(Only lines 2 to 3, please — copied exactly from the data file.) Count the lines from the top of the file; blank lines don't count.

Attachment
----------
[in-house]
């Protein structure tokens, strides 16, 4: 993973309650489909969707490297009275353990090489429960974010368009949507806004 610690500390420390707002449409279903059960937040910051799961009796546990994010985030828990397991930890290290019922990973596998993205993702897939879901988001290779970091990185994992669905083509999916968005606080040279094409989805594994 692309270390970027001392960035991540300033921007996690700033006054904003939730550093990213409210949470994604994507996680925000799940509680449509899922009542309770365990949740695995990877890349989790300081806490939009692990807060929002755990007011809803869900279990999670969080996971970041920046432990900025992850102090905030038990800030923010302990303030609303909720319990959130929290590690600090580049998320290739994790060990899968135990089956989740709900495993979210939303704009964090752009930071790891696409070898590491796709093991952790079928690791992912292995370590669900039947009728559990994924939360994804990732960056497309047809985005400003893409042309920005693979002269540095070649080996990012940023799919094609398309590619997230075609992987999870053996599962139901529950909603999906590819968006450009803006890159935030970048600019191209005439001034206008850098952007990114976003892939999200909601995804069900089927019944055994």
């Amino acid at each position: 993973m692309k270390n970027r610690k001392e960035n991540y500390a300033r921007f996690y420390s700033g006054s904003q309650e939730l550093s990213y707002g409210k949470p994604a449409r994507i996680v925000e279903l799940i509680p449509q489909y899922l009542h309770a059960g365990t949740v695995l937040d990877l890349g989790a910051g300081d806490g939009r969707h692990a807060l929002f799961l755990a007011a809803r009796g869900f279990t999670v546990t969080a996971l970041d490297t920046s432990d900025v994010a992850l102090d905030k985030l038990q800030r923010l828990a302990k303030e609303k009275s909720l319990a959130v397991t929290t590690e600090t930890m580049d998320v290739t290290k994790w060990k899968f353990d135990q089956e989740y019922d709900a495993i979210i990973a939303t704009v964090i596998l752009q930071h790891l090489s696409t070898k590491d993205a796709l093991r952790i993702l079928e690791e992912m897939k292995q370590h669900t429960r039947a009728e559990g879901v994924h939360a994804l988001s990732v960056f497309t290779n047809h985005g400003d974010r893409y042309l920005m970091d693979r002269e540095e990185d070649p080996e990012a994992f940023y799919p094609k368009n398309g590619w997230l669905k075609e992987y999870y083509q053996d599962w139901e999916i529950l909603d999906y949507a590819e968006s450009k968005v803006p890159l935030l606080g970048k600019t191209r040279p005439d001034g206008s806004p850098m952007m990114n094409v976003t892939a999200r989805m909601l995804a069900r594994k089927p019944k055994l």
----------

């Protein structure tokens, strides 16, 4: 993973309650489909969707490297009275353990090489429960974010368009949507806004 610690500390420390707002449409279903059960937040910051799961009796546990994010985030828990397991930890290290019922990973596998993205993702897939879901988001290779970091990185994992669905083509999916968005606080040279094409989805594994 692309270390970027001392960035991540300033921007996690700033006054904003939730550093990213409210949470994604994507996680925000799940509680449509899922009542309770365990949740695995990877890349989790300081806490939009692990807060929002755990007011809803869900279990999670969080996971970041920046432990900025992850102090905030038990800030923010302990303030609303909720319990959130929290590690600090580049998320290739994790060990899968135990089956989740709900495993979210939303704009964090752009930071790891696409070898590491796709093991952790079928690791992912292995370590669900039947009728559990994924939360994804990732960056497309047809985005400003893409042309920005693979002269540095070649080996990012940023799919094609398309590619997230075609992987999870053996599962139901529950909603999906590819968006450009803006890159935030970048600019191209005439001034206008850098952007990114976003892939999200909601995804069900089927019944055994």
């Amino acid at each position: 993973m692309k270390n970027r610690k001392e960035n991540y500390a300033r921007f996690y420390s700033g006054s904003q309650e939730l550093s990213y707002g409210k949470p994604a449409r994507i996680v925000e279903l799940i509680p449509q489909y899922l009542h309770a059960g365990t949740v695995l937040d990877l890349g989790a910051g300081d806490g939009r969707h692990a807060l929002f799961l755990a007011a809803r009796g869900f279990t999670v546990t969080a996971l970041d490297t920046s432990d900025v994010a992850l102090d905030k985030l038990q800030r923010l828990a302990k303030e609303k009275s909720l319990a959130v397991t929290t590690e600090t930890m580049d998320v290739t290290k994790w060990k899968f353990d135990q089956e989740y019922d709900a495993i979210i990973a939303t704009v964090i596998l752009q930071h790891l090489s696409t070898k590491d993205a796709l093991r952790i993702l079928e690791e992912m897939k292995q370590h669900t429960r039947a009728e559990g879901v994924h939360a994804l988001s990732v960056f497309t290779n047809h985005g400003d974010r893409y042309l920005m970091d693979r002269e540095e990185d070649p080996e990012a994992f940023y799919p094609k368009n398309g590619w997230l669905k075609e992987y999870y083509q053996d599962w139901e999916i529950l909603d999906y949507a590819e968006s450009k968005v803006p890159l935030l606080g970048k600019t191209r040279p005439d001034g206008s806004p850098m952007m990114n094409v976003t892939a999200r989805m909601l995804a069900r594994k089927p019944k055994l």